Note: This is an archived Handbook entry from 2012.
|Dates & Locations:|| |
This subject is not offered in 2012.
|Time Commitment:||Contact Hours: Intensive over the summer semester (24 contact hours). |
Total Time Commitment: 144 hours.
Legal Method and Reasoning; Principles of Public Law; Constitutional Law; Administrative Law; or in each case their equivalents.
|Recommended Background Knowledge:||None.|
|Non Allowed Subjects:||None.|
|Core Participation Requirements:||For the purposes of considering requests for Reasonable Adjustments under the Disability Standards for Education (Cwth 2005), and Students Experiencing Academic Disadvantage Policy, academic requirements for this subject are articulated in the Subject Description, Subject Objectives, Generic Skills, and Assessment Requirements of this entry. |
The University is dedicated to providing support to those with special requirements. Further details on the disability support scheme can be found at the Disability Liaison Unit website: http://www.services.unimelb.edu.au/disability/.
ContactMelbourne Law School Student Centre
Tel: +61 3 8344 4475
This subject introduces students to the key elements of the new Australian human rights Acts – the Victorian Charter of Human Rights and the ACT Human Rights Act. These Acts dramatically change the human rights landscape in Australia. This subject will equip students with the knowledge and skills needed to understand, apply and critically assess these Acts. Topics covered will include: the history of Australian human rights Acts; the international and comparative context of these Acts; how these Acts work, including their application in the law-making process, the obligations on government to comply with human rights, remedies for breach of human rights and the obligation to interpret legislation consistently with human rights; and case studies of significant rights protected by these Acts, chosen from a list including criminal procedure rights, freedom of expression, freedom from discrimination and property rights.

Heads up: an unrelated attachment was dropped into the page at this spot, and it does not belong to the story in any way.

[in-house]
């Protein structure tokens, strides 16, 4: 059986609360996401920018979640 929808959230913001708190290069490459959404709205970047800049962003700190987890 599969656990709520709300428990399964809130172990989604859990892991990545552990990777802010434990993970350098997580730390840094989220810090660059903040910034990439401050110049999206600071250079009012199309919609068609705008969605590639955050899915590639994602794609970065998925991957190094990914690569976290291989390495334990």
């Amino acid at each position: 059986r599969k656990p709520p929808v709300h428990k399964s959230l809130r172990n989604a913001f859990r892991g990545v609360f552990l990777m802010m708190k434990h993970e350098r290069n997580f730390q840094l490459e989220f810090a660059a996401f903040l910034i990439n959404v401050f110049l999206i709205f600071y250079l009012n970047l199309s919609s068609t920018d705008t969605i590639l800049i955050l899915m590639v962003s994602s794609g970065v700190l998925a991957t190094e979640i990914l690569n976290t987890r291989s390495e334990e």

On completion of this subject, students should:
Evans and Pound, An Annotated Guide to the Victorian Charter of Human Rights and Responsibilities (Thomsons).
|Breadth Options:|| |
This subject is not available as a breadth subject.
|Fees Information:||Subject EFTSL, Level, Discipline & Census Date|
On completion of the subject, students should have developed the following generic skills:
In addition, on completion of the subject, students should have developed the following skills specific to the discipline of law:
- Case reading and analysis, including an ability to:
- Statutory reading, interpretation and analysis, including an ability to:
- Legal analysis and problem-solving, including an ability to:
- Legal research skills, including an ability to:
- Legal writing skills, including an ability to:
- Oral communication skills in participating in classroom problem solving and discussion;
This subject has a quota of 40. Please contact the Law Student Centre for enrolment information.
The essay in this subject is regarded as a substantial piece of legal writing for honours purposes.
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